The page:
14 tn Heb “I turned aside to allow my heart despair.” The term לִבִּי (libbi, “my heart”) is a synecdoche of part (i.e., heart) for the whole (i.e., whole person); see E. W. Bullinger, Figures of Speech, 648.

15 tn The phrase “the fruit of” does not appear in the Hebrew text, but is supplied in the translation for clarity (see the following note on the word “labor”).

16 tn Heb “all my toil.” As in 2:18-19, the term עֲמָלִי (’amali, “my labor”) is a metonymy of cause (i.e., my labor) for effect (i.e., the fruit of my labor). The metonymy is recognized by several translations: “all the fruits of my labor” (NAB); “all the fruit of my labor” (NASB); “all the gains I had made” (NJPS).

17 tn Here the author uses an internal cognate accusative construction (accusative noun and verb from the same root) for emphasis: שֶׁעָמַלְתִּי הֶעָמָל (heamal sheamalti, “the toil for which I had toiled”); see IBHS 167 §10.2.1g.

18 tn Heb “under the sun.”

19 tn Heb “he must give.” The 3rd person masculine singular suffix on יִתְּנֶנּוּ (yittÿnennu, Qal imperfect 3rd person masculine singular from נָתַן, natan, “to give” + 3rd person masculine singular suffix) refers back to עֲמָלוֹ (’amalo, “his labor”) which is treated in this line as a metonymy of cause for effect, that is, “he must give it” = “he must give his labor” = “he must give the fruit of his labor.”

sn As in 2:18-19, Qoheleth laments the injustice that a person who works diligently in wisdom must one day hand over the fruit of his labor (i.e., his fortune and the care of his achievements) to his successor. There is no guarantee that one’s heir will be wise and be a good steward of this wealth, or be foolish and squander it – in which case, the former man’s entire life’s work would be in vain.

20 tn Heb “it”; the referent (“the fruit of his labor”) has been specified in the translation for clarity.

21 tn Or “he must turn over an inheritance”; or “he must turn it over, namely, an inheritance.” There are two approaches to the syntax of חֶלְקוֹ (khelqo, “his inheritance”): (1) The 3rd person masculine singular suffix is a subjective genitive: “his inheritance” = the inheritance which he must give to his heir. The referent of the 3rd person masculine singular suffix is Qoheleth in 2:21a who worked hard to amass the fortune. The noun חֵלֶק (kheleq, “inheritance”) functions as an adverbial accusative of state (GKC 372 §118.a) or a predicate accusative (R. J. Williams, Hebrew Syntax, 12-13, §57): “He must give it [i.e., his fortune] as an inheritance.” (2) The 3rd person masculine singular suffix is an objective genitive: “his inheritance” = the inheritance which the heir will receive from Qoheleth. The referent of the 3rd person masculine singular suffix is the heir in 2:21b. The noun חֵלֶק (“inheritance”) functions as the accusative direct object in apposition (R. J. Williams, Hebrew Syntax, 15-16, §71) to the 3rd person masculine singular suffix on יִתְּנֶנּוּ (yittÿnennu, “he must give it”; Qal imperfect 3rd person masculine singular from נָתַן, natan, + 3rd person masculine singular suffix): “He must give it, namely, his inheritance, to one who did not work for it.”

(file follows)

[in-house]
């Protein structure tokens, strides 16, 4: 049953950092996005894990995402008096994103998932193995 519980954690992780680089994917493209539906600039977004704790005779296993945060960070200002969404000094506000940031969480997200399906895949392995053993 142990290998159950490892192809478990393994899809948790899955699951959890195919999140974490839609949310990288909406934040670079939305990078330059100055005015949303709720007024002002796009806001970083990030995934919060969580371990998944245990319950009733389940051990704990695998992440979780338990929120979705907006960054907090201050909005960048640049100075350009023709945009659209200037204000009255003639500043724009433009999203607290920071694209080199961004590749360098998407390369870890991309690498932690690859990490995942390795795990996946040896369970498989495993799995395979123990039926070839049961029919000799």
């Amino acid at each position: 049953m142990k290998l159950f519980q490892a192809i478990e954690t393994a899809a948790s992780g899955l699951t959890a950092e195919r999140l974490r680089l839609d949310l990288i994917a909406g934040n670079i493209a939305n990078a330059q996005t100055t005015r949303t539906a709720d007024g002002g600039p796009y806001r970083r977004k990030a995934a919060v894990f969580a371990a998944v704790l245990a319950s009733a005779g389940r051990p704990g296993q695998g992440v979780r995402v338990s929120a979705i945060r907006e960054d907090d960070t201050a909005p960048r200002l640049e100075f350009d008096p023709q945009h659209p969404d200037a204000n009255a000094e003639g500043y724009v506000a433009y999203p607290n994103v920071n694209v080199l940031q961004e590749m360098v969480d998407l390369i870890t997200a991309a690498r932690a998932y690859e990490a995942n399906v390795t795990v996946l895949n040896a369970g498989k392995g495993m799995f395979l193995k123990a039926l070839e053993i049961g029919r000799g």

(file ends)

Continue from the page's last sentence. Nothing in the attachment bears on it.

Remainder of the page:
22 tn The noun רָעָה (raah, “evil”) probably means “misfortune” (HALOT 1263 s.v. רָעָה 4) or “injustice; wrong” (HALOT 1262 s.v. רָעָה 2.b). The phrase רָעָה רַבָּה (raah rabbah) connotes “grave injustice” or “great misfortune” (e.g., Eccl 2:17; 5:12, 15; 6:1; 10:5). It is expressed well as: “This too is…a great misfortune” (NAB, NIV, MLB) and “utterly wrong!” (NEB).

sn Verses 18-21 are arranged into two sub-units (2:18-19 and 2:20-21). Each contains a parallel structure: (1) Introductory lament: “I hated all my toil” and “I began to despair about all my toil.” (2) Reason for the lament: “I must turn over the fruit of my labor to the hands of my successor” and “he must hand over the fruit of his work as an inheritance.” (3) Description of successor: “who knows whether he will be a wise man or a fool?” and “he did not work for it.” (4) Concluding statement: “This also is fruitless!” and “This also is profitless and an awful injustice!”

23 tn Heb “under the sun.” The rhetorical question is an example of negative affirmation, expecting a negative answer: “Man acquires nothing” (see E. W. Bullinger, Figures of Speech, 949-51).

24 tn Heb “all his days.”

25 tn The syntax of this verse has been interpreted in two different ways: (1) The phrase “all his days” (כָל־יָמָיו, khol-yamayv) is the subject of a verbless clause, and the noun “pain” (מַכְאֹבִים, makhovim) is a predicate nominative or a predicate of apposition (see R. J. Williams, Hebrew Syntax, 15-16, §71). Likewise, the noun “his work” (עִנְיָנוֹ, ’inyano) is the subject of a second verbless clause, and the vexation” (כַעַס, khaas) is a predicate nominative: “All his days are pain, and his work is vexation.” (2) The noun “his work” (עִנְיָנוֹ) is the subject of both nouns, “pain and vexation” (וָכַעַס מַכְאֹבִים, makhovim vakhaas), which are predicate nominatives, while the phrase “all his days” (כָל־יָמָיו) is an adverbial accusative functioning temporally: “All day long, his work is pain and vexation.” The latter option is supported by the parallelism between “even at night” and “all day long.” This verse draws out an ironic contrast/comparison between his physical toil/labor during the day and his emotional anxiety at night. Even at night, he has no break!

26 tn Heb “his heart (i.e., mind) does not rest.”